Example: shroud of turin. We were really loud when we thought it was fake. But since it has been validated 4 times to the time of jesus and the numerous forensics specialist who have gone on record stating that a man was beating and crucified, the pollens and dirt only found near the Damascus Gate, the blood type, the blood flows, things that would uphold in court, the fact that it contains 3D information. you dont hear much about the stuff that vindicates the shroud. And either way, the only known explanation for the formation of the image is an intense burst of vacuum ultraviolet radiation (equivalent to the output of 14,000 excimer lasers) emitted from every three-dimensional point of the body in the Shroud. Problem is, we dont have enough lasers on earth. That stuff doesnt make the headlines like the ones they printed when they thought it was fake. 

I'm sure the real Jesus looked Germanic......:rolleyes:

https://rationalwiki.org/wiki/Shroud_of_Turin

 

22 hours ago, fux0r said:

But I digress. You would think with the writings they have about the pyramids, there would be some mention of its purpose.  I read that the properties of all of the materials used in making the pyramids are conducive to electromagnetic energy 

All granite is, which means the Rocky Mountains should power the entire U.S. if the pyramid energy theories were true. 

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2 hours ago, Harte said:

I don't get the "air shafts" either, if the king isn't in there.

http://www.gizapyramids.org/pdf_library/sakovich_jarce_42_2005-6.pdf

Harte

 

Not read that explanation before, and it is quite interesting, and more plausible than anything else.

There is another element to this, but it involves images from the NK and so cannot be shoehorned back in time to G1. But I'll mention this just for interest, whether it is dicarded out of hand or not. In some scenes showing the regeneration of the Sun, four vertically inclined shafts of light can be seen coming from a mummiform figure, two shafts from the back and two from the front. Either side of the figure with the shafts are a solar disk and stars. In other scenes which show this regeneration differently, just the one shaft can be seen coming up and out of a sun disk. I only mention it because it involves the central act of regeneration, something that could have been envisaged back in the OK as occuring in G1 before the theology changed when Osiris came along, though he may have been present anyway, but we don't recognise him. As there is an immense gap between G1 and the late 18th Dynasty and the 19th Dynasty, I don't seriously intend to join dots that won't exist, it's just interesting imagery with those four shafts coming from the point of regeneration, and four shafts, very similarly inclined, coming from out of G1, and I'm here, in this bit of idale thought, envisaging light coming out from the pyramid. Light is also a means of communication by Ra, and explains some of the "weirder" images sometimes seen, the ones that are misused for purposes of woo.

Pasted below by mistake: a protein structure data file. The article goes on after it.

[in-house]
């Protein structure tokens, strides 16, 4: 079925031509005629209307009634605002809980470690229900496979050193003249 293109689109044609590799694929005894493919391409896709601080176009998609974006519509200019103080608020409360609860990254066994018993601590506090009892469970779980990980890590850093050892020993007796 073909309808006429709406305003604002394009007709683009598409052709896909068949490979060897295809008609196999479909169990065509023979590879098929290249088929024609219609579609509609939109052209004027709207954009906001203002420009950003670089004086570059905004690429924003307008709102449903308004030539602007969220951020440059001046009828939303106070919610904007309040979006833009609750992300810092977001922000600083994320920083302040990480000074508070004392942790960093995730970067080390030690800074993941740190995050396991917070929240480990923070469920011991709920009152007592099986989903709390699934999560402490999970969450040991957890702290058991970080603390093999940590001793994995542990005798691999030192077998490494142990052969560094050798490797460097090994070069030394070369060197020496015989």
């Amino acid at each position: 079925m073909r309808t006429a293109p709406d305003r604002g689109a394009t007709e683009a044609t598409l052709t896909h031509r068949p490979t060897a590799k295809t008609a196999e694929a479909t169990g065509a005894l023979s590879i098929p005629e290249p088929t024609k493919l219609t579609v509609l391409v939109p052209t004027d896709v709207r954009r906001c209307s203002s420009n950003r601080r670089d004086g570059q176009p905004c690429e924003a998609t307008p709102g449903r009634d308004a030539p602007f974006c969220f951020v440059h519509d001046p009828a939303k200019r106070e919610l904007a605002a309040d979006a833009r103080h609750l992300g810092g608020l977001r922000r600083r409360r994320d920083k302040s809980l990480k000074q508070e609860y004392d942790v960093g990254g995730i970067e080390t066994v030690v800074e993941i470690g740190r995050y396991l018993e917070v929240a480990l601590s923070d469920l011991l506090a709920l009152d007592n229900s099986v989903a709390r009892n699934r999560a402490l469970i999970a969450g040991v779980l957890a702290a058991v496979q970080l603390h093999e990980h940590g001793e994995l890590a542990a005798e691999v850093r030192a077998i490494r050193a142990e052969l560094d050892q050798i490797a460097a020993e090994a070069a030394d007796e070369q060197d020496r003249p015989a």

For reference I point to the second shrine of Tutankhamun, side one central register, for the single shaft, and to the tombs of Ramesses VI, section B 2nd register, and Ramesses IX register 2 of scene 18 for the images with the four shafts.

Scene from Ramesses VI as it is the clearest one. The twelve "hour godesses" obviously put this way beyond the OK in time, but another "thing" is that the scene is framed inside a clepsydra, perhaps amplying that all of time is contained within, and we do see the twelve night hours in one space and time.

Tomb of Ramesses V-VI

 

Edited by Wepwawet
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Harte said:

Quote

 

I don't get the "air shafts" either, if the king isn't in there.

http://www.gizapyramids.org/pdf_library/sakovich_jarce_42_2005-6.pdf

 

Wepwawet wrote:

Quote

Not read that explanation before, and it is quite interesting, and more plausible than anything else.

It turned up in a previous thread some while back.

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54 minutes ago, Harte said:

I don't get the "air shafts" either, if the king isn't in there.

http://www.gizapyramids.org/pdf_library/sakovich_jarce_42_2005-6.pdf

Harte

 

Why do they have anything to do with the whether the king is there or not? G1 is the only pyramid, or tomb, that had them before or after so I guess all the other pharaohs were screwed the least of which Djedefre and Khafre who would have been part of the G1 construction process. And it just so happens these shafts, the only ones like them, connect to the only chambers of any pyramid that are significantly elevated from ground level. The QC shafts were permanently closed at both ends falling short of the exterior by dozens of feet. The common depictions showing the shafts in a straight line are completely false-they bend turn and zig zag several times over their lengths. Half the shafts, if not all, are blocked by at least one if not multiple doors with copper  "handles".  "Air shafts". "Soul shafts". "Star shafts". All bunk. It is easy to give symbolic meaning to ancient things we do not understand, a common crutch among professionals, but all things considered it is most likely they had no "meaning" at all but merely served a practical function. 

Regardless, your source is gobbledygook and certainly not the answer. Quoting myself from elsewhere regarding Sakovich:

Quote